SA Sound Q&A: Trip the Light Synth Master Anthony Burchell

San Antonio’s Trip the Light is the ambient-electronic project of Anthony Burchell. Brooding and moody synths and synthetic drums come together in this music to create a listening experience that is overflowing with feeling and serenely multi-textured. The fourth Trip the Light release, Cosmic, finds Burchell perfecting his knack for bass heavy music you can dream to. The soundscapes on Cosmic (released back in April) are challenging at times and very easily intuited at others. The bright darkness at the core of the songs wards off any feeling of sterility that can sometimes plague electronic music. The compositions succeed in shrugging off the precision that is inherent in their creation and they become something alive and unique to each listener. You can find your vibe with this music, whether you’re shutting down for the night or turning up. Burchell talked to the Current recently about Cosmic, his live show, and the new album he’s already got in the works. You can read that interview below and get all of the Trip the Light albums at

The Current: Tell me the "story" behind Trip the Light and Cosmic. What is your driving motivation with this project and album? What are your thematic aims? 

Anthony Burchell: “Cosmic was an appropriately named journey for me. I stayed on the theme of my previous album (Galactic) and further explored my perceived idea of the sounds of space. Not so much in the literal sense, "this is the noise in space," but more in the sense that this is what is happening up there — organized chaos.”

Current: There are organic, natural moments on the album where we almost forget this is an electronic record. Tell me about the process of translating human feeling through technology.

Burchell: I appreciate this question. The comment has been made many times that there's an organic feel in my music. That is a great bulk of my intent when writing a song: Synthetic Organic. If I don't feel like an emotion is conveyed through the song it is usually scrapped. It needs to take me somewhere, and in the case of Cosmic it took me out of this world.

Current: What's the set up when you perform live? What are your upcoming shows?

Burchell: It's hard to answer that because I usually never play a show with the same set up. I make a strong effort to perform every show differently in some big way. Recently I've been focusing on the visual aspect of the performance. As far as instruments, I never know what I'm playing with. In 2012 I would haul numerous synthesizers, a guitar, a guitar cab filled with television sets, and a Rhodes piano... Needless to say it was a hassle to set that up in 10 minutes by myself. It took its toll on the sound due to the lack of time to set it up right. Recently I've condensed. It's made a considerable difference in the quality of the performance. It's definitely a good difference.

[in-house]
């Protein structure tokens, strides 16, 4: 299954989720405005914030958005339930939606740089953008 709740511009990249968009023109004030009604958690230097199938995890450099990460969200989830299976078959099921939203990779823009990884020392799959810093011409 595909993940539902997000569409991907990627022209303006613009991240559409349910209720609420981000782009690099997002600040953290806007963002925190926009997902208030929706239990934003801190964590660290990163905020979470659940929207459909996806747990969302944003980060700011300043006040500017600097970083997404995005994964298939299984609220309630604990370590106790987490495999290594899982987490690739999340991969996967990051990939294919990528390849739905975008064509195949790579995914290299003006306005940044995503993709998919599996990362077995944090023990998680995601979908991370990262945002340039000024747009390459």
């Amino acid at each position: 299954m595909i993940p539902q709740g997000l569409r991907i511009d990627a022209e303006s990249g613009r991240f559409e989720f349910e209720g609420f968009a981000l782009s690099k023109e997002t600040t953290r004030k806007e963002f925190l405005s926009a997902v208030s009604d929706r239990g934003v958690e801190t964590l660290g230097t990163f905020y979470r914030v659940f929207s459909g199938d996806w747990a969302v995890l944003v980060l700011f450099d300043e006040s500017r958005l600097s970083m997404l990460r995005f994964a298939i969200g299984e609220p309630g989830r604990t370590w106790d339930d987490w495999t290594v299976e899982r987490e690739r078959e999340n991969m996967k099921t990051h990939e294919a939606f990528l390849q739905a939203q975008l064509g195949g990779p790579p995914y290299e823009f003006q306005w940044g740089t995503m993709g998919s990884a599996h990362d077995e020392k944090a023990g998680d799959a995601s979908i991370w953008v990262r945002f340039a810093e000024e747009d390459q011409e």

Current: Who are your greatest inspirations in your creation?

Burchell: Boards of Canada has been a driving inspiration in my music since I started. “Dayvan Cowboy” is by far the most beautiful piece of music I've heard. I aspire to one day reach the perfect balance of earth and space they achieved in that one. Some other influences are Traducer, Daed, Panda Bear, Tycho, Terry Riley, and the Wave Race 64 soundtrack.

Current: Any new material in the works yet? Do you have plans to ever record with any vocalists? Would you like the idea? 

Burchell: I'm actually wrapping up my next release Oceanic. This is definitely a new direction in my music and I feel it will be a welcome change. There’s less focus on the spacey chaos and more focus on structure and melodies. I'm exploring the deep blue sea in this one.

As far as vocalists, since I started exploring sound I wanted nothing more than to make music with vocals. On my first EP (Fantastic) almost every song had vocals. Looking back, it didn't work. The more I think of it the more I feel the problem wasn't that I didn't have the ability to mesh with the music — I just really had nothing interesting to say.  I pulled away from vocal-heavy music considerably. Oceanic as I see it now, will be a strictly instrumental album. When I find something meaningful to say, I'll say it. Until then I want to take listeners to a new place in their mind.